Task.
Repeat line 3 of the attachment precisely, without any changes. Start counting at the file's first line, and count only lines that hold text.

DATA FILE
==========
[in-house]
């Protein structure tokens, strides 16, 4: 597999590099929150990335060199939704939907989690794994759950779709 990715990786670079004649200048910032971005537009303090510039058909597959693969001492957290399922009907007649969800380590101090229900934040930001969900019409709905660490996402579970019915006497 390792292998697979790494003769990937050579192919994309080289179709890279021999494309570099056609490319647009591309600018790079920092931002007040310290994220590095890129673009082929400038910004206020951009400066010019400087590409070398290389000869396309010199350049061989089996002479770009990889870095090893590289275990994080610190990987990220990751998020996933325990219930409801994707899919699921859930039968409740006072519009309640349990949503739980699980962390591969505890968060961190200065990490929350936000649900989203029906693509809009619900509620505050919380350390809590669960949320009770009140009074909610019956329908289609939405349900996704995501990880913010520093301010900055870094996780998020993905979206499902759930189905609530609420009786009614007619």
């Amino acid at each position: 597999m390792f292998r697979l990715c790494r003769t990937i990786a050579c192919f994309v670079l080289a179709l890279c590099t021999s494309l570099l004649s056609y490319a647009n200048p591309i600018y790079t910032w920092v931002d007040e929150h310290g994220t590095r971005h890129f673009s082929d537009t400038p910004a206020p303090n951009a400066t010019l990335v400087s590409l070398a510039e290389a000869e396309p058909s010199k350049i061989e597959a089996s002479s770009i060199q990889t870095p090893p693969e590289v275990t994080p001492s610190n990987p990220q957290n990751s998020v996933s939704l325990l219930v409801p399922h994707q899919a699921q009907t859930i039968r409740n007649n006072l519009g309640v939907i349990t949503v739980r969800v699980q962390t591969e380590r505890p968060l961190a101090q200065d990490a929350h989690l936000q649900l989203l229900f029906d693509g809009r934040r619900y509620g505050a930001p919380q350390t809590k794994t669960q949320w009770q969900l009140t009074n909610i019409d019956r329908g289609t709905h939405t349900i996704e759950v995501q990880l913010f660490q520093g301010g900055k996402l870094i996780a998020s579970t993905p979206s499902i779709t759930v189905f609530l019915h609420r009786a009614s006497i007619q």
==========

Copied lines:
């Amino acid at each position: 597999m390792f292998r697979l990715c790494r003769t990937i990786a050579c192919f994309v670079l080289a179709l890279c590099t021999s494309l570099l004649s056609y490319a647009n200048p591309i600018y790079t910032w920092v931002d007040e929150h310290g994220t590095r971005h890129f673009s082929d537009t400038p910004a206020p303090n951009a400066t010019l990335v400087s590409l070398a510039e290389a000869e396309p058909s010199k350049i061989e597959a089996s002479s770009i060199q990889t870095p090893p693969e590289v275990t994080p001492s610190n990987p990220q957290n990751s998020v996933s939704l325990l219930v409801p399922h994707q899919a699921q009907t859930i039968r409740n007649n006072l519009g309640v939907i349990t949503v739980r969800v699980q962390t591969e380590r505890p968060l961190a101090q200065d990490a929350h989690l936000q649900l989203l229900f029906d693509g809009r934040r619900y509620g505050a930001p919380q350390t809590k794994t669960q949320w009770q969900l009140t009074n909610i019409d019956r329908g289609t709905h939405t349900i996704e759950v995501q990880l913010f660490q520093g301010g900055k996402l870094i996780a998020s579970t993905p979206s499902i779709t759930v189905f609530l019915h609420r009786a009614s006497i007619q």